" It is new, indeed for I made it last night in a dream of strange cities: and dreams are older than brooding Tyre, or the
contemplative Sphinx, or garden-girdled Babylon" The Call of Cthulhu

Sunday, March 27, 2016

More New Eldritch Tomes

After offering up my credit card, yet again, still more accounts of the dark deeds and secret histories; that will one day rise to claim, more than just our peace of mind; have appeared.

While I didn't love all of Joshi's choices in the first 3 volumes I enjoyed them enough that I have purchased Volume 4. That said, I loved all four covers, illustration Gregory Nemec, background by Jason Van Hollander. So far I have read two stories, the first was "Black Ships Seen South of Heaven" by Caitlin R Kieran. In this tale we are treated to a post-rising story of the last days of earth, as good as or better that anything in the excellent anthology Cthulhu's Reign edited by Darrell Schweitzer. This story alone was worth the price of this anthology in my mind. But the second story I read was the very good "Half Lost in Shadow" by W.H. Pugmire. His Pickman inspired story " Inhabitants of Writhwood" in Volume 1 was a  powerful story that has certainly stuck with me. In "Half Lost in Shadow" we make a visit to Kingsport and the bottle collection of HPL's "The Terrible Old Man" which I though was a bold choice. Pugmire then infused HPL's ideas with the bleak nihilism of Thomas Ligotti and a bracing touch of a fantastic sea port reminiscent of those found in the work of James P. Blaylock, whose contribution to the mythos, "The Shadow on the Doorstep" appeared in the Arkham house volume, Cthulhu 2000. So two for two so far.

These stories written in 1917 and 1918 feature Professor Arnold Rhymer, an occult detective and doctor, as their protagonist. As a man who invested a hefty sum for the 6 volume, Popular Library set, of the Adventure of Jules de Grandin, by Weird Tales stalwart Seabury Quinn, concerning the adventures of another occult detective and doctor, how could I resist? Warning the author lost a son in World War One and the anti-German rhetoric is certainly strong in one of the two stories I have read so far.

Ralph E. Vaughan maintains the wonderful Book Scribbles blog on genre fiction  see Blogs I Follow. I have only dipped into this volume, but I am glad I did not read "The Woods, The Watcher & The Warding" at night while staying at our cabin with all the trees of the Aspen Parkland drawing branches across the roof and throwing shadows against the curtains.

Monday, March 21, 2016

New Eldritch Tomes

Lavisly illustrated, by Shasta Phoenix 
Forward by Rowena, Written by Stephen D. Korshak with J. David Spurlock

As a lover of Weird Tales I could not resist this book on the preeminent Weird Tales cover artist Margaret Brundage. I have to admit my favourite pulp magazine cover artist is probably Frank R. Paul with a nod to Virgil Finley, but you cannot deny that she did some of the most iconic covers for stories by the likes of Robert Howard,  Seabury Quinn, David H. Keller,  Edmond Hamilton and of course C.L. Moore.

Howard never had any luck getting on a Weird Tales cover during his life time. although he did get some lovely covers from  Astounding, maybe some covers would have sweetened him a bit on Margret, of course he would have needed to add more naked women and whips to the mythos.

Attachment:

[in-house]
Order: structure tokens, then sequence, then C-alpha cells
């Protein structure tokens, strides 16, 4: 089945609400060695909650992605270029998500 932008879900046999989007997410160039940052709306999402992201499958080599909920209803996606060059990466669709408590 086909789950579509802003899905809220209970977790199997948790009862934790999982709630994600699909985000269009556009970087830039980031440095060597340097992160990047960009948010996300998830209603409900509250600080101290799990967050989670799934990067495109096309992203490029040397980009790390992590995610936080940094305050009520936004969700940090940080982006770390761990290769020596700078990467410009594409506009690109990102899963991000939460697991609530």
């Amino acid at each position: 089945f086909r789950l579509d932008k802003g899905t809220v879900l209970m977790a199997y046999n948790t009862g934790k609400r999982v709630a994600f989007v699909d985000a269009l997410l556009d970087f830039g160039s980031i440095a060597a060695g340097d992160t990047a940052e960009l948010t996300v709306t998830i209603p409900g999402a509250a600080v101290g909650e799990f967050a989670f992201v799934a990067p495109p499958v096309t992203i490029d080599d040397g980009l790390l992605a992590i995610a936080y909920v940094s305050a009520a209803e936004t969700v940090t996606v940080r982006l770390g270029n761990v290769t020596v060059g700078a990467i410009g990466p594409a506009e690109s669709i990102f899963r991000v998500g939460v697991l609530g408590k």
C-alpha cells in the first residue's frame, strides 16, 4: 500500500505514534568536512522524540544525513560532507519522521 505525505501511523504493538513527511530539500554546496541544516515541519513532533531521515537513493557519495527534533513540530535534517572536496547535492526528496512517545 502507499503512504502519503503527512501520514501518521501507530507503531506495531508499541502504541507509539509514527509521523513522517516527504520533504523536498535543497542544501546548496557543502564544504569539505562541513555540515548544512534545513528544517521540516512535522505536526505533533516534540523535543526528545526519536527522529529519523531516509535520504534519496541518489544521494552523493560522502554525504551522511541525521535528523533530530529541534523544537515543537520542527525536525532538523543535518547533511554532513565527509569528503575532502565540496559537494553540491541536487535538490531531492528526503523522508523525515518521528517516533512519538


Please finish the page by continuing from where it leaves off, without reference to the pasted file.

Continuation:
From the back cover
" The human figure is as worthy a subject matter as any other object of beauty. But I don't see what the hell Mrs. Brundage's undressed ladies have to do with weird fiction."

H.P. Lovecraft

Thursday, March 17, 2016

Lovecraft Manuscript Found

Lovecraft Manuscript Found

The Dark Brotherhood, (Nice) Jacket 
by Wisconsin artist Frank Utpatel

"The Cancer of Superstition, a non-fiction treatise commissioned from author H.P. Lovecraft, was found in a memorabilia collection in a defunct magic shop. Magician Harry Houdini asked Lovecraft to ghostwrite the text for a book project, but died shortly thereafter. Now it goes to auction."

The quote above is from boingboing

It seems the manuscript was a collaboration between Lovecraft and C.M. Eddy at the request of Harry Houdini. The entire work was never completed due to Houdini's death. A synopsis and one chapter, "The Genesis of Superstition" was published in the Arkham house volume  The Dark Brotherhood and Other Pieces in 1966. S.T. Joshi provides an excellent overview of the collaboration in the Guardian article below. C.M. Eddy collaborated with Lovecraft on a number of works including "Ashes", "The Ghost Eater", "Deaf, Dumb, and Blind", and "The Loved Dead" probably the most, at the time, controversial story Lovecraft ever wrote. All of these stories as well a a number of 
Lovecraft's other collaborations and revisions can be found in the volume  The Horror in the Museum, Arkham House Publishers Inc. 1989. This volume also provides S.T. Joshi's  (he's everywhere) notes discussing the working relationship between Eddy and Lovecraft. 

The Horror in the Museum, Jacket by Raymond Bayless

Lost HP Lovecraft work commissioned by Houdini escapes shackles of history
Long-lost H.P. Lovecraft manuscript found


Monday, March 14, 2016

The (Great) Lovecraft Reread

The (Great) Lovecraft Reread

As part of this blog, I hope to highlight some of the good HPL resources I find on the web. The  following reread at Tor.com offers some really interesting takes on some of HPL's classic stories. I also like that Emmrys and Pillsworth, both authors who work with Mythos themes, also include stories by some of Lovecraft's friends, influences, and contemporaries. Included are Frank Belknap Long's "The Hounds of Tindalos", E.F. Benson's "Negotium Perambulans", M.R. James "Count Magus",  Robert W. Chambers " The Repairer of Reputations" , Edgar Allan Poe's "Fall of the House of Usher, C.L. Moore's "Shambleau, T.E.D. Klein's " Black Man with a Horn" etc. 

And Tor.com also offers the full text of Ruthanna Emrys's "The Litany of the Earth" one of the best Mythos stories I have read in many years. (Hopefully the subject of a future post)

So stop by and take a look.


From the tor.com webpage

The Lovecraft Reread

Ruthanna Emrys and Anne M. Pillsworth

Welcome to the H. P. Lovecraft reread, in which two modern Mythos writers—Ruthanna Emrys and Anne M Pillsworth—get girl cooties all over old Howard’s original stories. Together they hope to explore both the awesome and the problematic, both the deliberately and accidentally horrific. Reading order will be more or less random. As the Great Race of Yith would point out, if they cared enough to do so, linear time is merely an illusion anyway.